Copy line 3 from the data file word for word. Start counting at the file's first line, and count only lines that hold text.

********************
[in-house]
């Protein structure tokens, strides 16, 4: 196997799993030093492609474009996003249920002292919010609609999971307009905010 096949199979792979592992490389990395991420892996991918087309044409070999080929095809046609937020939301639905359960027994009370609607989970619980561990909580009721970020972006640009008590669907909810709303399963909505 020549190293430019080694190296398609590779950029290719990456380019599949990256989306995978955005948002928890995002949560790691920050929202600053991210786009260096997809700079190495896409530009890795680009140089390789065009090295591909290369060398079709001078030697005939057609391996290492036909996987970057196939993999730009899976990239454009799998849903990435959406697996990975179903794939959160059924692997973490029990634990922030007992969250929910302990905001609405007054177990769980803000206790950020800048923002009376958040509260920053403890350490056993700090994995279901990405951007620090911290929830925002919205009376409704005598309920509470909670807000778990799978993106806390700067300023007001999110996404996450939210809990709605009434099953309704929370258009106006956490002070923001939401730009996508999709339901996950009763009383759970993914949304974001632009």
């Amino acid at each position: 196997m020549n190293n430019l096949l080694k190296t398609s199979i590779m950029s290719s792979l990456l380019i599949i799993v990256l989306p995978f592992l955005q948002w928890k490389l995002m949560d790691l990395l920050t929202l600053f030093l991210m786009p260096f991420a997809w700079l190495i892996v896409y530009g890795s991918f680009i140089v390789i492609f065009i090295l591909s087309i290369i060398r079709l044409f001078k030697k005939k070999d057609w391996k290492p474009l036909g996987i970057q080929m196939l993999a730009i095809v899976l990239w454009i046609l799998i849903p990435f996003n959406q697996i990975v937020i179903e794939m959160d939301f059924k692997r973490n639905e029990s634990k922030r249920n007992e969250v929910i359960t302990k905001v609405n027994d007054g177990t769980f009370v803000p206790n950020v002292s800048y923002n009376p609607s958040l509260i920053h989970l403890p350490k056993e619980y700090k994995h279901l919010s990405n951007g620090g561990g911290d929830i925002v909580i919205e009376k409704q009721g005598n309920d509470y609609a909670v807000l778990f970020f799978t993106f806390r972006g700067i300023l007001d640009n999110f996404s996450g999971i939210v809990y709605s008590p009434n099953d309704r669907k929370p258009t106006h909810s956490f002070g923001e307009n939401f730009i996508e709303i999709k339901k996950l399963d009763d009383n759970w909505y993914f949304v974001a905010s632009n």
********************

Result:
């Amino acid at each position: 196997m020549n190293n430019l096949l080694k190296t398609s199979i590779m950029s290719s792979l990456l380019i599949i799993v990256l989306p995978f592992l955005q948002w928890k490389l995002m949560d790691l990395l920050t929202l600053f030093l991210m786009p260096f991420a997809w700079l190495i892996v896409y530009g890795s991918f680009i140089v390789i492609f065009i090295l591909s087309i290369i060398r079709l044409f001078k030697k005939k070999d057609w391996k290492p474009l036909g996987i970057q080929m196939l993999a730009i095809v899976l990239w454009i046609l799998i849903p990435f996003n959406q697996i990975v937020i179903e794939m959160d939301f059924k692997r973490n639905e029990s634990k922030r249920n007992e969250v929910i359960t302990k905001v609405n027994d007054g177990t769980f009370v803000p206790n950020v002292s800048y923002n009376p609607s958040l509260i920053h989970l403890p350490k056993e619980y700090k994995h279901l919010s990405n951007g620090g561990g911290d929830i925002v909580i919205e009376k409704q009721g005598n309920d509470y609609a909670v807000l778990f970020f799978t993106f806390r972006g700067i300023l007001d640009n999110f996404s996450g999971i939210v809990y709605s008590p009434n099953d309704r669907k929370p258009t106006h909810s956490f002070g923001e307009n939401f730009i996508e709303i999709k339901k996950l399963d009763d009383n759970w909505y993914f949304v974001a905010s632009n």